Once he’d returned to Sweden, Lyxzén began writing and recording vocals for the demos that Hampton had sent him, adding an element of lyrical invective that instantly gelled with his bandmates’ sensibilities. “We all have long histories of playing in bands where the singer is critiquing mainstream society and corporate society, and Dennis definitely didn’t shy away from that kind of critique,” Temple points out. And when Lyxzén headed back to the U.S. for a series of practice sessions, the band felt an automatic musical chemistry. “Dennis fit right in with us,” says Baker. “He’s a great singer and his ears were tuned to the kind of music all our bands were making back in the ’80s, so he knew exactly what to do. All of it made sense of immediately.”
Soon after dubbing themselves Fake Names—a moniker that’s part Raising Arizona reference, part recognition of the “ubiquitous and demonic use of the term ‘fake news,’” according to Baker—the band headed to Renegade Studios with the goal of creating a demo to present to record labels. But after playing those recordings for Baker’s Bad Religion bandmate Brett Gurewitz, the Epitaph founder made an unexpected proposal. “Brett said to us, ‘This isn’t a demo, this is the album,’” Baker recalls. “He was pretty adamant about putting it out exactly as it was, so that’s what we wound up doing.”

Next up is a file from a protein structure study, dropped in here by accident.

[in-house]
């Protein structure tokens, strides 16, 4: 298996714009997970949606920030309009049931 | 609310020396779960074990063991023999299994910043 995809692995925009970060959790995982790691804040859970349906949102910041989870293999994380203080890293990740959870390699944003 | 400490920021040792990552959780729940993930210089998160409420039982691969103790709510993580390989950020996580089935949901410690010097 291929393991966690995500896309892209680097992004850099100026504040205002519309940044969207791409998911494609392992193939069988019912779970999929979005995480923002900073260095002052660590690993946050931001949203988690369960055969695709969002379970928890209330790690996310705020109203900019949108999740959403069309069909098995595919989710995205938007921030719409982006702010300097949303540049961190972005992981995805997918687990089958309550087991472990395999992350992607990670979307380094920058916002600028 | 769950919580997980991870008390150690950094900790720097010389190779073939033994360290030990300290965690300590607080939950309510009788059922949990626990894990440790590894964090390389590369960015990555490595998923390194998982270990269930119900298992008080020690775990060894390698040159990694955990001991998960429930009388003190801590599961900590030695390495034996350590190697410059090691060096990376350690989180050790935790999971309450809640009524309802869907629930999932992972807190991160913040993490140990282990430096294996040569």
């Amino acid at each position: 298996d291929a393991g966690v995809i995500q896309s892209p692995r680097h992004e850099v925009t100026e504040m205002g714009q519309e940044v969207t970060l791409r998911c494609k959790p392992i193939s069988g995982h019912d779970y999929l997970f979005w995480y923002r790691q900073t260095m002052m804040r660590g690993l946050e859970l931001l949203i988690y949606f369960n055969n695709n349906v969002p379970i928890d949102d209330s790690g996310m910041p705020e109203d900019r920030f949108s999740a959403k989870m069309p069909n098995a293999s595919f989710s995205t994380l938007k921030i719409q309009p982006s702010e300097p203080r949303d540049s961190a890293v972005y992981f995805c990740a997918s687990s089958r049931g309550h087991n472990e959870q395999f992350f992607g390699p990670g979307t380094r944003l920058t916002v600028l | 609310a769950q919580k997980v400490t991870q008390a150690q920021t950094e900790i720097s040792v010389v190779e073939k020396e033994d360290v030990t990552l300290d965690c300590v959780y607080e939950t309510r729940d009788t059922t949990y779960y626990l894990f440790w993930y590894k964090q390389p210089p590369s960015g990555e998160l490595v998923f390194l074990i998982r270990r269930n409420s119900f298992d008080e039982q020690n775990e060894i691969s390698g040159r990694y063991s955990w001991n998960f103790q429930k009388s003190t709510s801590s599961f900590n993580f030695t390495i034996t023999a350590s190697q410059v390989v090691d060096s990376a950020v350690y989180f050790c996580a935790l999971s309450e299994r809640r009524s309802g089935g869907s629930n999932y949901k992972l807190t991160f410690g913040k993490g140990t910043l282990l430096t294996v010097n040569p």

Built on performances both restlessly kinetic and unfailingly precise, Fake Names kicks off with the glorious fury of “All for Sale”—a lament against the toxic effects of capitalism. “It’s a song about how everyone’s owned by the banks and owned by the corporations,” says Lyxzén. “We’re slaves to debt and to our jobs, and we’re brainwashed to believe this is the only system that works.” On the frenetic and fast-paced “Brick,” Fake Names deliver a classic punk anthem complete with chant-along chorus and revolution-minded lyrics encapsulated by Lyxzén as “taking down the names of the people and institutions that have done you wrong.” And on “First Everlasting,” the album shifts into a brighter mood and bouncier tempo, even as Lyxzén examines some emotionally weighty subject matter. “It’s a more existential song, about taking a look at yourself and accepting the role you’ve played in your own life,” he says. “It’s about growing up and moving forward, and learning from past mistakes and failures.”